Michael Bolton's Karmic Revenge -- or, How and Why It Costs More Than You Think to Make an E-Book
However, I noticed while reading through some old links that there is a fundamental lack of understanding on the part of some of the people who participated in the discussion(s) about publishers and money. I was pretty flattered that in many of the discussions I read, people brought up my article "Profit & Loss/Profitability & Liability : How Books Make (or Don't Make) Money"*...
If you haven't bought/read it, I suggest you do, even though the numbers are somewhat out of date at this point.
I'm not going to go through a P&L again, especially because when it comes to something like this, an operating contribution P&L (the kind most publishers use) is only useful to a point -- but I think perhaps a refresher course in the cost of making books is in order, yes?
This is pretty basic, and it's been about three years since I've seen production charts for book costs, but the practicalities stand.
For any book, all of the costs per book fluctuate depending on how many copies of the book are going to be printed/shipped; some of the total costs flux, too, but others are quite set.
Flux costs: paper, printing, binding, shipping, warehousing, copyediting, proofreading, cover decoration (foil, emboss, etc.), coop/in-store marketing, author's advance
Set costs: art, in house acquisitions/line editor, other in house people costs, copy writing, publicity, ad/promo, ARCs, typesetting, design
E-books, it is argued, should be cheaper to produce than paper books, because they do not require paper, printing, and binding (this is only partially true), and they also don't require fancy cover decoration (yup, but they still require cover art!), and they don't require warehousing except for the 2 MB the file takes up on a hard drive (okay).
However, they still need to be licensed from the author (that's the advance), which means an editor needs to spend time finding the book, reading the book, determining whether or not the book will sell, involving other people in that determination (the production staff has to give cost estimates; marketing, sales, ad/promo, and publicity will sometimes get involved if the book is going to be A Big Deal; other editors will be asked their opinions and possibly even read the book before it's acquired; depending on the company, there might even be an editorial meeting in which the book is discussed), negotiating the contract with the agent, talking to the contracts department about the terms of the contract, writing an editorial letter, going over the edited version of the book, filling out all production and art paperwork, meeting with marketing and sales and ad/promo and publicity and art to determine various things to do with the book, walking the author through whatever freakout or weird author things are going on, getting reads on the book for quotes from other authors, writing copy of various kinds, making sure the ARCs of the book are going to the correct reviewers, double checking everything to do with the book from the proof pages to the cover text... and anything else that might come up regarding the book before it's published and after.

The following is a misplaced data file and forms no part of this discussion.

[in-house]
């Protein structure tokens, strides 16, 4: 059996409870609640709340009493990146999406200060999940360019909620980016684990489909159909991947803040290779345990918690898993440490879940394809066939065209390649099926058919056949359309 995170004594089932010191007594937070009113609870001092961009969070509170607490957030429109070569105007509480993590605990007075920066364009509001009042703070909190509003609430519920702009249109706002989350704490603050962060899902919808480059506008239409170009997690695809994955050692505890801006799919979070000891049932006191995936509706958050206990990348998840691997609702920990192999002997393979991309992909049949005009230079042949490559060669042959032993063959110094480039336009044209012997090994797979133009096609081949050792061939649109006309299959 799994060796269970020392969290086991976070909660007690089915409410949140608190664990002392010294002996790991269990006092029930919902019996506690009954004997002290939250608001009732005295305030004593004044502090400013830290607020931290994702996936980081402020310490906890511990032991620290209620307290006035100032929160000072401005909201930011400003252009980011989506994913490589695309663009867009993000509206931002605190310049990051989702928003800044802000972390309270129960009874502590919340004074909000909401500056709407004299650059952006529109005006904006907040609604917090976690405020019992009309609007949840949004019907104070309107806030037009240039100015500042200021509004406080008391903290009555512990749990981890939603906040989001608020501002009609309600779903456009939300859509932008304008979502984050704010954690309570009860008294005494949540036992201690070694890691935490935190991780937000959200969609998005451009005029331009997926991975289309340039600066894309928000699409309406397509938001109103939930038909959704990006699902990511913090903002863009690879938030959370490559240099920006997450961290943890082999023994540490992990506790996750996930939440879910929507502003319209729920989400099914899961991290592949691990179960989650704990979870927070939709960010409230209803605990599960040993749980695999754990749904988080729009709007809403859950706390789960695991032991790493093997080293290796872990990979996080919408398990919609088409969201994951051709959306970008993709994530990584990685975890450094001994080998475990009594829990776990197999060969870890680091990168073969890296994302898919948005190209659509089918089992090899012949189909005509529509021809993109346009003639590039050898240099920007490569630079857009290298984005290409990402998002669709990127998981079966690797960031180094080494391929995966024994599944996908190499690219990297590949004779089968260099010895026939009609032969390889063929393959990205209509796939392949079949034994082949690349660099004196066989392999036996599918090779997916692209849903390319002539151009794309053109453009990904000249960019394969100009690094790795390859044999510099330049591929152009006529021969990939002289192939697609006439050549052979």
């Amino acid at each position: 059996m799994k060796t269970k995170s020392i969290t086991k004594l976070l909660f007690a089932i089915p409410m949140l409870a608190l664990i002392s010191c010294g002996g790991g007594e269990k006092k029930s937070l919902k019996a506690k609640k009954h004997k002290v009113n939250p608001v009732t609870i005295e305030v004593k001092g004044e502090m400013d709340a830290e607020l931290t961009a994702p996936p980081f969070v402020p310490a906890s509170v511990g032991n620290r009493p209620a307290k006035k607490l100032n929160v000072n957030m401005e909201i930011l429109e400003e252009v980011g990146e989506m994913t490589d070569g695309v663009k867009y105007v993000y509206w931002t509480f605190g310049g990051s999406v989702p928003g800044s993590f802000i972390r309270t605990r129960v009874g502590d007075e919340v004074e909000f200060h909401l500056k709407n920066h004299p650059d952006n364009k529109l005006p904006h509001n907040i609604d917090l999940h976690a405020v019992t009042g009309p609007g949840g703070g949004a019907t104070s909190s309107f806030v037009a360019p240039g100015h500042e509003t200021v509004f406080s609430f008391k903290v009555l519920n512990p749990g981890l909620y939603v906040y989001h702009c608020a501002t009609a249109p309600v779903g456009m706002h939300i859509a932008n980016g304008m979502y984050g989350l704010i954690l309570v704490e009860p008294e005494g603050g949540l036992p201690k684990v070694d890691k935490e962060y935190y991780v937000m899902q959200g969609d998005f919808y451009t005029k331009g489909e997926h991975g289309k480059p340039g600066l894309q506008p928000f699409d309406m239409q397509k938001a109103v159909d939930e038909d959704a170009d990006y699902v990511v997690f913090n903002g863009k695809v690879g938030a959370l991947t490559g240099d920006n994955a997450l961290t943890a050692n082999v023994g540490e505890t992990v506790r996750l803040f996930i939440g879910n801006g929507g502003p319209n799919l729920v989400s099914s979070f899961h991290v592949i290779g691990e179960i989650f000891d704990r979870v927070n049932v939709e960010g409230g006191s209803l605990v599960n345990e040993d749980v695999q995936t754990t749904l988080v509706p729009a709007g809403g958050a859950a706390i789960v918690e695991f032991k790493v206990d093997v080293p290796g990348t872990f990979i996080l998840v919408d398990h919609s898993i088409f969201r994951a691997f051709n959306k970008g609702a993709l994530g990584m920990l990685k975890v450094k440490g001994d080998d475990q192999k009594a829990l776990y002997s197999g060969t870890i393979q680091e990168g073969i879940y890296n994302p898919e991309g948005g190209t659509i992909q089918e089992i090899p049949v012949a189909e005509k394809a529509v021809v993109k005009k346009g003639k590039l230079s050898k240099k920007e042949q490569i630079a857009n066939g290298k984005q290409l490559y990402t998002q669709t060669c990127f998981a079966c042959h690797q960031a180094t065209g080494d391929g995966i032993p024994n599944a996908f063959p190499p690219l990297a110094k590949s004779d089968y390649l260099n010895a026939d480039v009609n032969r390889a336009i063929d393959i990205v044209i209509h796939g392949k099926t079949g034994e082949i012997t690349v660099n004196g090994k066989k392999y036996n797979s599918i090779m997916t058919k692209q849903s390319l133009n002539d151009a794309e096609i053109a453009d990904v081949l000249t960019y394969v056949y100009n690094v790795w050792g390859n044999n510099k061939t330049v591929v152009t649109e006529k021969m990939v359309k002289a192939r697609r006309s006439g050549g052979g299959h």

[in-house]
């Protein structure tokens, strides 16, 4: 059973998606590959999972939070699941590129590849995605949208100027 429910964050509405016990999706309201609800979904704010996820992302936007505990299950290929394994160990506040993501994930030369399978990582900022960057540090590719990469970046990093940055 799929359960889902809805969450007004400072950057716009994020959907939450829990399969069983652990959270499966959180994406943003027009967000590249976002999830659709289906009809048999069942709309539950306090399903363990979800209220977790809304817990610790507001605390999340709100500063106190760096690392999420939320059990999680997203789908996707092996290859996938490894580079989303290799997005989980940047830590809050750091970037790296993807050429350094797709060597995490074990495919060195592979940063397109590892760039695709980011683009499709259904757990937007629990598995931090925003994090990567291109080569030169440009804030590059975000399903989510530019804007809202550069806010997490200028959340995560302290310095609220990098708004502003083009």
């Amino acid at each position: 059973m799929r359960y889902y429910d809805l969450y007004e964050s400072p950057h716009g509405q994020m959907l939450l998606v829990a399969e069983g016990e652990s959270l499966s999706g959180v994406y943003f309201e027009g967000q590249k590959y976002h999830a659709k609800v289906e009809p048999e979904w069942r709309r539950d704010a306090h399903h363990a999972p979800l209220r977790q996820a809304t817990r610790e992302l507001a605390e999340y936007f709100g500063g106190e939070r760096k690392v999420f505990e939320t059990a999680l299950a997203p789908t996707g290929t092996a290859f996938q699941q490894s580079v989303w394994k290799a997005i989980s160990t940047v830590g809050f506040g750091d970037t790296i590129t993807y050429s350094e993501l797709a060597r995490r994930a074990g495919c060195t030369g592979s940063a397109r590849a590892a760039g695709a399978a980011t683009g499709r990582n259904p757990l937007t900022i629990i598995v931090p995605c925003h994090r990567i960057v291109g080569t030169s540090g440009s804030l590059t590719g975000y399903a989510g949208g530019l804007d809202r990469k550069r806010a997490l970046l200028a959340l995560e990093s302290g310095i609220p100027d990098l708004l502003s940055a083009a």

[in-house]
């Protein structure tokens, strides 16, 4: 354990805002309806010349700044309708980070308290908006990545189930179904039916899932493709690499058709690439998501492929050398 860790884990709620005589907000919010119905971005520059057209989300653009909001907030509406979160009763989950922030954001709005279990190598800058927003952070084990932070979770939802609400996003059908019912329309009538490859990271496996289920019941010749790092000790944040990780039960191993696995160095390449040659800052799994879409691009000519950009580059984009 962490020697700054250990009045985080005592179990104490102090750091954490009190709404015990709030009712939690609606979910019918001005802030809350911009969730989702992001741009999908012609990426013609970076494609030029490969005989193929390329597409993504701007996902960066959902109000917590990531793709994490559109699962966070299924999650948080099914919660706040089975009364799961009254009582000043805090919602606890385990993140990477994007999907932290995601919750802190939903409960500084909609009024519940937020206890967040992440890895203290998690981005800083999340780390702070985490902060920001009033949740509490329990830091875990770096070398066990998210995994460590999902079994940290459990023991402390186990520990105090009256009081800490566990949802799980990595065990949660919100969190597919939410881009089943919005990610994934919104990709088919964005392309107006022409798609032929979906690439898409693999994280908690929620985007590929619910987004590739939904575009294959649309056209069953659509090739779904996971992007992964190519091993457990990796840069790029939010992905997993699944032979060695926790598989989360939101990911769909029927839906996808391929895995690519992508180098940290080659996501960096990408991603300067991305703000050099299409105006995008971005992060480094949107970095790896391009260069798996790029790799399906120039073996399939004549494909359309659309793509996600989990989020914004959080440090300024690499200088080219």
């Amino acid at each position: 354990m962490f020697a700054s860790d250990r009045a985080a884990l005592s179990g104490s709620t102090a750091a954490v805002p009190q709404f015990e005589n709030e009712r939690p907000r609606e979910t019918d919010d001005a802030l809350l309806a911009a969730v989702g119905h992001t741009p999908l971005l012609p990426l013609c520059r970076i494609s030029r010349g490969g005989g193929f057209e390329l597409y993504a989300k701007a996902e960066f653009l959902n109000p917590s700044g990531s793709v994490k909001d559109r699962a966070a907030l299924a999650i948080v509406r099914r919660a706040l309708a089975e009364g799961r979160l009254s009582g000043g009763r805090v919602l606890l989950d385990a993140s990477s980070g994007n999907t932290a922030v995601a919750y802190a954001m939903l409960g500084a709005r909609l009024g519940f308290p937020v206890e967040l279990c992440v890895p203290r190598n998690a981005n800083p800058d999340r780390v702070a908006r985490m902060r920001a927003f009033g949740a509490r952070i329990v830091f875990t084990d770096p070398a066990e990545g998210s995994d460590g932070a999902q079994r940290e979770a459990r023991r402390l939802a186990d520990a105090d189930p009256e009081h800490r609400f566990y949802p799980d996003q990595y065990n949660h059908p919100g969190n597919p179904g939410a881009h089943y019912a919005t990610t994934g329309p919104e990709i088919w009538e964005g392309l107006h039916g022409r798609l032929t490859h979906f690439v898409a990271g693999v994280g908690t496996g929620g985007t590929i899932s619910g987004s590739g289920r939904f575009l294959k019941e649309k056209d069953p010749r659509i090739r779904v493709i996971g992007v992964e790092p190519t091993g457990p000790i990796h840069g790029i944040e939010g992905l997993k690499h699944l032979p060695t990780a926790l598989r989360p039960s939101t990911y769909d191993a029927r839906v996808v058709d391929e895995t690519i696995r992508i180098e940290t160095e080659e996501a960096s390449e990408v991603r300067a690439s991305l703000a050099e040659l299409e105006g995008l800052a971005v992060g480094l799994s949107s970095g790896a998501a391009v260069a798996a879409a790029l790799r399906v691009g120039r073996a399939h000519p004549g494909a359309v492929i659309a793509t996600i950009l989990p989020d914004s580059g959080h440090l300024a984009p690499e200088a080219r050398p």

E-books also still need covers and cover art. They still need to be typeset (albeit it's easier, what with everything being electronic now). They need to be copyedited, proofread, designed, sent out for reviews and quotes...
On an average midlist book, here is the bare minimum of people who will work on it:
- Acquisitions editor/line editor (often the same person)
- The editor's assistant
- Contracts assistant
- Production editor
- Whoever signs off on the deal -- usually an editor in chief or publisher
- Art director
- Cover designer
- Book interior designer
- Ad/promo assistant
- Art assistant who designs advertisements
- Marketing assistant
- Copy writer
- Sales assistant
- Salesperson who literally goes around the country having meetings with booksellers (including e-book sellers)
- Royalties assistant (the person who actually writes the check the agent/author receives)
- CFO (the person who actually signs the check the agent/author receives)
- CFO's assistant (someone has to write out the address on an envelope, and there is no way the CFO will do it!)
...It's pretty likely that more people than this will work on a book, especially if anything at all goes wrong at any time during the process. All of these people need to get paid -- some of them are salaried (which means that in addition to their salaries, the company is also on the hook for things like insurance and payroll tax), and some of them are hourly or have set per book prices.
Plus the company has to front the money for the advance, lay out whatever the in-store marketing and publicity advertisement costs are, and, with an e-book, there are people who are trained in making e-books. You think Macmillan just installs Adobe Acrobat and hits "Print to PDF" in Quark or InDesign once the book is "finished"? HAH. No.